Algeria hails its religious freedom, critics not so sure
(Photo: An Algerian stands near the newly restored Notre Dame D’Afrique Basilica in Algiers December 13, 2010/Zohra Bensemra)
A Catholic church that has been a landmark in Algeria’s capital for over a century has officially re-opened after restoration work, providing a symbol of religious tolerance in the mainly Muslim country. Algeria is emerging from a nearly two-decade-long Islamist insurgency, but the Catholic community has maintained a presence, even though several Christian clergymen have been among hundreds of thousands killed in the violence.
The Notre Dame d’Afrique basilica was built by French settlers in the late nineteenth century. An inscription running around the inside of the dome reads: “Our Lady of Africa, pray for us, and for the Muslims.”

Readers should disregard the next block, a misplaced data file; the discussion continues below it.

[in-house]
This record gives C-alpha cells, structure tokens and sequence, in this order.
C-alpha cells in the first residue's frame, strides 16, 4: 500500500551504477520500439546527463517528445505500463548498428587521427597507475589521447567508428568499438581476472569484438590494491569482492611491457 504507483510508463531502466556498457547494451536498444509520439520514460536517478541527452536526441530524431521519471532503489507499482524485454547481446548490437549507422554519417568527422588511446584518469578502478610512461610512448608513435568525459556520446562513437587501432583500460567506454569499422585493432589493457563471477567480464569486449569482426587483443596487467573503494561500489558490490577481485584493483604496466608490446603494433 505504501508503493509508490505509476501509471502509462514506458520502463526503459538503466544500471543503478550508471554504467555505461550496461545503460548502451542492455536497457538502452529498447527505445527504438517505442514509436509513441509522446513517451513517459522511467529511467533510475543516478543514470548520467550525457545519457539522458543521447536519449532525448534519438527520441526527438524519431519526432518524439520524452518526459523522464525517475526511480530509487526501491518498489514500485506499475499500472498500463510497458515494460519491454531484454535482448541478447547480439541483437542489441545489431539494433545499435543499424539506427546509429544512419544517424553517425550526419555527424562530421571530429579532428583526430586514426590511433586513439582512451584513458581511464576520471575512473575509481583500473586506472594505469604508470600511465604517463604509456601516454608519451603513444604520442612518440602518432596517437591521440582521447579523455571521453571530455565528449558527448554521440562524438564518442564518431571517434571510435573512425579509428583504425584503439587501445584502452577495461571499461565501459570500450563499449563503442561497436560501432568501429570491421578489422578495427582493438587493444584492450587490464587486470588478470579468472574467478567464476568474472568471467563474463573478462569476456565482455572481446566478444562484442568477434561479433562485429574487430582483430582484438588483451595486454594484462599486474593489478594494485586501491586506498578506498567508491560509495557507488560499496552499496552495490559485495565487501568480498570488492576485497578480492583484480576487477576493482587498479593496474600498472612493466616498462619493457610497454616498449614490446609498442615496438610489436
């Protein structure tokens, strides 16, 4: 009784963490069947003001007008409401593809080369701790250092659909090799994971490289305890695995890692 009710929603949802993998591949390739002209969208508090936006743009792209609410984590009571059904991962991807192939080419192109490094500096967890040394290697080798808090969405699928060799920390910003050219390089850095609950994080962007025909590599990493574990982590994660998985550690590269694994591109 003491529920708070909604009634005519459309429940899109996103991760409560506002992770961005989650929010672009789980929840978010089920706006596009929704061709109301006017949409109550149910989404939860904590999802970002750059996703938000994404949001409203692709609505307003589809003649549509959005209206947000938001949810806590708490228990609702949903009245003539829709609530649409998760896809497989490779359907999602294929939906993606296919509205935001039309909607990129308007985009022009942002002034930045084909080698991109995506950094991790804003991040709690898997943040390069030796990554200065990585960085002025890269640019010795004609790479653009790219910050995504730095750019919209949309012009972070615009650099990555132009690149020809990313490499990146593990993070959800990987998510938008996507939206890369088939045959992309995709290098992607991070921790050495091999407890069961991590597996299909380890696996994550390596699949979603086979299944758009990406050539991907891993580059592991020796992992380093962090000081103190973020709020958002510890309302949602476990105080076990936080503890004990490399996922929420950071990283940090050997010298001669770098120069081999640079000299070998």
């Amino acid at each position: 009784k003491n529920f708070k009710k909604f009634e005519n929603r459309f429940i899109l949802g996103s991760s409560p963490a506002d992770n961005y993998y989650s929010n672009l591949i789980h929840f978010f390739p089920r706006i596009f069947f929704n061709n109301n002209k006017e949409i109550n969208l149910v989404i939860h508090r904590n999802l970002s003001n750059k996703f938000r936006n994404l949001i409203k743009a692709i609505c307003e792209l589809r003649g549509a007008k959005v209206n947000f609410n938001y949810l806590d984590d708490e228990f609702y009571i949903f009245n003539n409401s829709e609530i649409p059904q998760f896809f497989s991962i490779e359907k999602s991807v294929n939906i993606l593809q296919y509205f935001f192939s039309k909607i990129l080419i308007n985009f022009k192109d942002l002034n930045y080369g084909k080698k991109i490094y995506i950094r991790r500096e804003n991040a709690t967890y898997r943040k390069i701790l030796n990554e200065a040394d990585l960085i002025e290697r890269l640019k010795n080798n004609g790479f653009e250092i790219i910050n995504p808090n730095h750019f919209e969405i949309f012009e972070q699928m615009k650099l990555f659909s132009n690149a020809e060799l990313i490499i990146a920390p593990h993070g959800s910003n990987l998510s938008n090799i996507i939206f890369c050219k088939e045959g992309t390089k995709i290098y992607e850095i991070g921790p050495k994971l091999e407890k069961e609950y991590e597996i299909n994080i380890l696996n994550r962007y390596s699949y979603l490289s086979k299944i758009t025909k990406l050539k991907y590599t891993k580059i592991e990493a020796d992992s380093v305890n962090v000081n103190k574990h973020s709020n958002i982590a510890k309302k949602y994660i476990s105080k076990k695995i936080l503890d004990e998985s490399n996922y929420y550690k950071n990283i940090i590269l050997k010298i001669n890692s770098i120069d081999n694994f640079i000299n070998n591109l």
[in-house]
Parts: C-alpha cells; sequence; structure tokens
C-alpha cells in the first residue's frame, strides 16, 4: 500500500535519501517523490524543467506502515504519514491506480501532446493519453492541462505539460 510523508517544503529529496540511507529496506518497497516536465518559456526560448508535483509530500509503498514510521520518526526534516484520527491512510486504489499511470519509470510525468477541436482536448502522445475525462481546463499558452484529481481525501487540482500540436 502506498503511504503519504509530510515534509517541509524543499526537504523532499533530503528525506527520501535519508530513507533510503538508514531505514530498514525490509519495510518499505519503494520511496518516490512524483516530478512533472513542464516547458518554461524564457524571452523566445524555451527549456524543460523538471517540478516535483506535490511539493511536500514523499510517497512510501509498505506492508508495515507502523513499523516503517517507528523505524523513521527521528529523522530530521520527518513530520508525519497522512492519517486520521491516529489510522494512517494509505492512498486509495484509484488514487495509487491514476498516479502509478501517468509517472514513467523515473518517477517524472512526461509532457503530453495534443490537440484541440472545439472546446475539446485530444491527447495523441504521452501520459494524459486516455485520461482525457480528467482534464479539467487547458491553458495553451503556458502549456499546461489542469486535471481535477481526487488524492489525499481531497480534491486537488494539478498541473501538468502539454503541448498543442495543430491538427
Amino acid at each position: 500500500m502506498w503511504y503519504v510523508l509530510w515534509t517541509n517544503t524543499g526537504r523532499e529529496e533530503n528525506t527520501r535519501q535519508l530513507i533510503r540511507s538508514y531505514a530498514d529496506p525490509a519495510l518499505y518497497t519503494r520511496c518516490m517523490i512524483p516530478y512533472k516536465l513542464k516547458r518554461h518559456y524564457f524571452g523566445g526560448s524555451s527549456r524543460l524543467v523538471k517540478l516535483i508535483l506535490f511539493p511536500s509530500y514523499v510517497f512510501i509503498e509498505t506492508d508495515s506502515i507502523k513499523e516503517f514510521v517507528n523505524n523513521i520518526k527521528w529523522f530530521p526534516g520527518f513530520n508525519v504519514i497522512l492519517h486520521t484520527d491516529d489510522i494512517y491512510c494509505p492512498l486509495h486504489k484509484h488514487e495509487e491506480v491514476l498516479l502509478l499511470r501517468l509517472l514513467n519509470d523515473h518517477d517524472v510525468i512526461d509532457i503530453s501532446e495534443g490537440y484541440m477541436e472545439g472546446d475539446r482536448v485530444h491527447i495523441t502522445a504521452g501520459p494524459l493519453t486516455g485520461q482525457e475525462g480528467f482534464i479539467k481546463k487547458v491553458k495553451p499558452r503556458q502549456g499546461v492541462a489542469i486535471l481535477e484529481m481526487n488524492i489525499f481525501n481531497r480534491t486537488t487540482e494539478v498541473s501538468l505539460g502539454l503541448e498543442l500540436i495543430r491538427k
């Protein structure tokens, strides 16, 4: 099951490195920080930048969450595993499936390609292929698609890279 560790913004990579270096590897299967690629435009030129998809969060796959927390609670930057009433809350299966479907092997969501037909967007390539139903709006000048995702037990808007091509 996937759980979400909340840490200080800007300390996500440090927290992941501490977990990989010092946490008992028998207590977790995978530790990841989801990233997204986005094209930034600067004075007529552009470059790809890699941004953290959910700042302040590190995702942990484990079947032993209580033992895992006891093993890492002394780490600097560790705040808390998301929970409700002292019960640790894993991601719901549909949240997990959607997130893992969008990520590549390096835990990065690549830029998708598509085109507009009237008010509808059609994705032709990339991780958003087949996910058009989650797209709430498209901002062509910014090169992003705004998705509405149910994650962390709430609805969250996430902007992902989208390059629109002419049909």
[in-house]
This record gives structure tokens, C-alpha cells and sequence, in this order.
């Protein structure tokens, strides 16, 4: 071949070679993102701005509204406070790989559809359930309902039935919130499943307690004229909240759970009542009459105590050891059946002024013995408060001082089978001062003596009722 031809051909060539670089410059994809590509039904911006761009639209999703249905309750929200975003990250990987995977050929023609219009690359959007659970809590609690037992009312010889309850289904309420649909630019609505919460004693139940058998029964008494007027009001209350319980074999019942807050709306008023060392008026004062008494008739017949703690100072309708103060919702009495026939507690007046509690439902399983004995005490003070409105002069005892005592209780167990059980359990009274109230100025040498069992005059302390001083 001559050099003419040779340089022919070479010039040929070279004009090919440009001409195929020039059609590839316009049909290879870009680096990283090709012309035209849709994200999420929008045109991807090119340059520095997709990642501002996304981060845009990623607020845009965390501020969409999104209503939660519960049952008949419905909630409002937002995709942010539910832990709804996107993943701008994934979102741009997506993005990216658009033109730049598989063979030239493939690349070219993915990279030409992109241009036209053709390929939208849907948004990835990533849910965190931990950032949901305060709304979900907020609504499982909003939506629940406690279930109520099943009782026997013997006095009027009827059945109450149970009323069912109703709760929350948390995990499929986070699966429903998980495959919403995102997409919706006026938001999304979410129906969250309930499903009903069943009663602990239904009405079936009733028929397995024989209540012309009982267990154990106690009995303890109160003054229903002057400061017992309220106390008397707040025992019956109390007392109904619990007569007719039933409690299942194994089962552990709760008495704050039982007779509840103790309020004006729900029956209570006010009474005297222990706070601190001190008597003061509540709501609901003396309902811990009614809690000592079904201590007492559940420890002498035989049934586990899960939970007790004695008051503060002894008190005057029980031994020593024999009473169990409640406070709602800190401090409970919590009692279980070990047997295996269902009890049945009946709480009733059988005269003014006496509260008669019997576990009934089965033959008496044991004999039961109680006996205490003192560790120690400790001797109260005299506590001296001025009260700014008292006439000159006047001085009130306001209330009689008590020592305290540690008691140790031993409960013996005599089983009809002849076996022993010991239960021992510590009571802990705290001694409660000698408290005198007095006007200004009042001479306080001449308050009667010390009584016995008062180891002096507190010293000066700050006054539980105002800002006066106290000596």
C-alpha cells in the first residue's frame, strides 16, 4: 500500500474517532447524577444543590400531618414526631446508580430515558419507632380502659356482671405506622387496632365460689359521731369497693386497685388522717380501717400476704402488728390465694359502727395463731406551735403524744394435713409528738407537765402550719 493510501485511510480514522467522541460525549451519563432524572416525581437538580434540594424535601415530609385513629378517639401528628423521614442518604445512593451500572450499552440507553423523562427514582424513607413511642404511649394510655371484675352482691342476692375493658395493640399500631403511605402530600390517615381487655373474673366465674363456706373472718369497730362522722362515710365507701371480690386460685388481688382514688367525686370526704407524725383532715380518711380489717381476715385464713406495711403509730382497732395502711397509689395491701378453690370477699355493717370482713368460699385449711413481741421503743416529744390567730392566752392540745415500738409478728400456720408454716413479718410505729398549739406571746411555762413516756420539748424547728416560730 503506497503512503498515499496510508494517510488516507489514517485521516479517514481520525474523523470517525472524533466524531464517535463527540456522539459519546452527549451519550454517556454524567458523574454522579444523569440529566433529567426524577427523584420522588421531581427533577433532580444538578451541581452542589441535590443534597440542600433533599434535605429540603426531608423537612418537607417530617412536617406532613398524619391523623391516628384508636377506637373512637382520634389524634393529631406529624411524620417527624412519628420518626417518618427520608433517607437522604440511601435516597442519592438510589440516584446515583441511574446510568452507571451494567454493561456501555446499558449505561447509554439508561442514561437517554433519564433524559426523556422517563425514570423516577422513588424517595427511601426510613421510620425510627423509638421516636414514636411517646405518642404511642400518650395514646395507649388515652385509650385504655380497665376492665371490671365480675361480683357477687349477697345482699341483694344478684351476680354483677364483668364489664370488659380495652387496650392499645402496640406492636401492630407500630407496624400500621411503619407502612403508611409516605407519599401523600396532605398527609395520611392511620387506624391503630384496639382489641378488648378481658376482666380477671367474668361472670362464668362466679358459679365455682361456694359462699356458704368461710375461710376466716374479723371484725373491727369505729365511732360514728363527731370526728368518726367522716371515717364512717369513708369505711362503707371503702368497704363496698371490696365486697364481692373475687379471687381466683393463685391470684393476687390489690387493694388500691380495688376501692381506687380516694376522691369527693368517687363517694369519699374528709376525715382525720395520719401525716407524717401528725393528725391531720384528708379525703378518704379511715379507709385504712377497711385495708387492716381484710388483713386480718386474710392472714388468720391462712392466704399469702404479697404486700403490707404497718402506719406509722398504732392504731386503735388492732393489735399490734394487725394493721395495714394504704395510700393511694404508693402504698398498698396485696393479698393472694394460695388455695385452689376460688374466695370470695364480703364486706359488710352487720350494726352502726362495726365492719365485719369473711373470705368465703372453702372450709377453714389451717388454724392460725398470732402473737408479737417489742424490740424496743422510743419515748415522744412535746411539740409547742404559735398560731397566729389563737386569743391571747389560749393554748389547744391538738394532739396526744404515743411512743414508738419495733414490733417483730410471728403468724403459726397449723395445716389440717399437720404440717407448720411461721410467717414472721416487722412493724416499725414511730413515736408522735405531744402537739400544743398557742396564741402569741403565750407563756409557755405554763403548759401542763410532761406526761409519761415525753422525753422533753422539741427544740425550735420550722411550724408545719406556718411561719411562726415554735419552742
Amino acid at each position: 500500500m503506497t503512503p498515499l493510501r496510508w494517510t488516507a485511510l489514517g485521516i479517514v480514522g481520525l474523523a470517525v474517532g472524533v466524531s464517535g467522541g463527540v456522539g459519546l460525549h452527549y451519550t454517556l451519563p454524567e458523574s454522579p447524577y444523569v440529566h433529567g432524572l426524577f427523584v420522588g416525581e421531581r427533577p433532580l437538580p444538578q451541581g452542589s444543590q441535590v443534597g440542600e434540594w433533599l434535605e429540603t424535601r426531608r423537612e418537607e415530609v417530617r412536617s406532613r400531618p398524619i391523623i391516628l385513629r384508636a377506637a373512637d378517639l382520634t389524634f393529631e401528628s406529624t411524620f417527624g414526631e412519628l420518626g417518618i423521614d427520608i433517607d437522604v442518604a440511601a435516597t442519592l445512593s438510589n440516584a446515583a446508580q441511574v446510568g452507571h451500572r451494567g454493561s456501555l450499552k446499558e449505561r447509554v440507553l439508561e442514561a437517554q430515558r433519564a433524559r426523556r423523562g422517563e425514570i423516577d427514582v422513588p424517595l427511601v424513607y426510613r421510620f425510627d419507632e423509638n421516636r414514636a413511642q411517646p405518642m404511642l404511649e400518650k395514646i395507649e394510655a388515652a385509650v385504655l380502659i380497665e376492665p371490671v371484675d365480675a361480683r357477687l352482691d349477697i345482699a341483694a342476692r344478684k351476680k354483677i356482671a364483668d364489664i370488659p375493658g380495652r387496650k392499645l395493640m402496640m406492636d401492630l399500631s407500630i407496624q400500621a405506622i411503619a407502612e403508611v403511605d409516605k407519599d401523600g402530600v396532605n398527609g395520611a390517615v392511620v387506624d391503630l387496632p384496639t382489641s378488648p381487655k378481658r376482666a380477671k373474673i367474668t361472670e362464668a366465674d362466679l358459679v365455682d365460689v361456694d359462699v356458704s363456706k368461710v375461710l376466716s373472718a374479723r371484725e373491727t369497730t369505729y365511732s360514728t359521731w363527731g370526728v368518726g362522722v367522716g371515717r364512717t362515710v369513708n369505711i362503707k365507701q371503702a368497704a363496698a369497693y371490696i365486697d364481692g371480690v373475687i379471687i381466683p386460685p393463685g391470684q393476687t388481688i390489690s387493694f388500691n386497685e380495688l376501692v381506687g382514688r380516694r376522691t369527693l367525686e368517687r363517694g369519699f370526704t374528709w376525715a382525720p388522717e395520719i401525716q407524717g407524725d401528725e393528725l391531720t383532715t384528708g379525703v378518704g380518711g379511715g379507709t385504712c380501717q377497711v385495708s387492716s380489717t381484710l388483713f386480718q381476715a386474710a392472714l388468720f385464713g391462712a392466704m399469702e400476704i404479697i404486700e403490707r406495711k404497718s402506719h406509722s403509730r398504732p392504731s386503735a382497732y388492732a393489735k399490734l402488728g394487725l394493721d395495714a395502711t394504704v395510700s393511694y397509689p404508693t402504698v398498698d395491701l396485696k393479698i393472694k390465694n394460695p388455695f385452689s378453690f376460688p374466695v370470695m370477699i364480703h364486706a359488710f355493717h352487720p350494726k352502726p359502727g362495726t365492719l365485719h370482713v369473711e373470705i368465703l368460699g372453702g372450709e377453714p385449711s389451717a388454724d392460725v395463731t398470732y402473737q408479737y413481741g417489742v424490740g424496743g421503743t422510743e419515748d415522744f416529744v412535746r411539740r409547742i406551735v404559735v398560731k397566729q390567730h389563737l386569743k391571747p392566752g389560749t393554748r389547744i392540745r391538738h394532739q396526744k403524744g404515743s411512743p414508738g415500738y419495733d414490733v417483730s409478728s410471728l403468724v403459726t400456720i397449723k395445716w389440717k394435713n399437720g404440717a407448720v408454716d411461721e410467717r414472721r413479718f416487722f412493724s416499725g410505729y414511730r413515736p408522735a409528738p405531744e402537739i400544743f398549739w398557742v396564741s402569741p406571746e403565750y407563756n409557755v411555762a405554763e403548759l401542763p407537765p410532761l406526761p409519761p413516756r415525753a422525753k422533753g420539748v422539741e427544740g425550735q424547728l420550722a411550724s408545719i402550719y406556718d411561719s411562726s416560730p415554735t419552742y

“Religious freedom in Algeria is a reality,” Religious Affairs Minister Bouabdellah Ghlamallah told reporters after a ceremony to mark the completion of repair work on Monday. “Everybody has the right to practice their religion provided that the law is fully respected,” he said.
Some human rights groups have questioned the commitment of the government in Algeria, a French colony until independence in 1962, to religious tolerance. Local media reported on Monday that a court gave suspended prison sentences to four Algerian Protestants for opening a non-Muslim place of worship without government permission.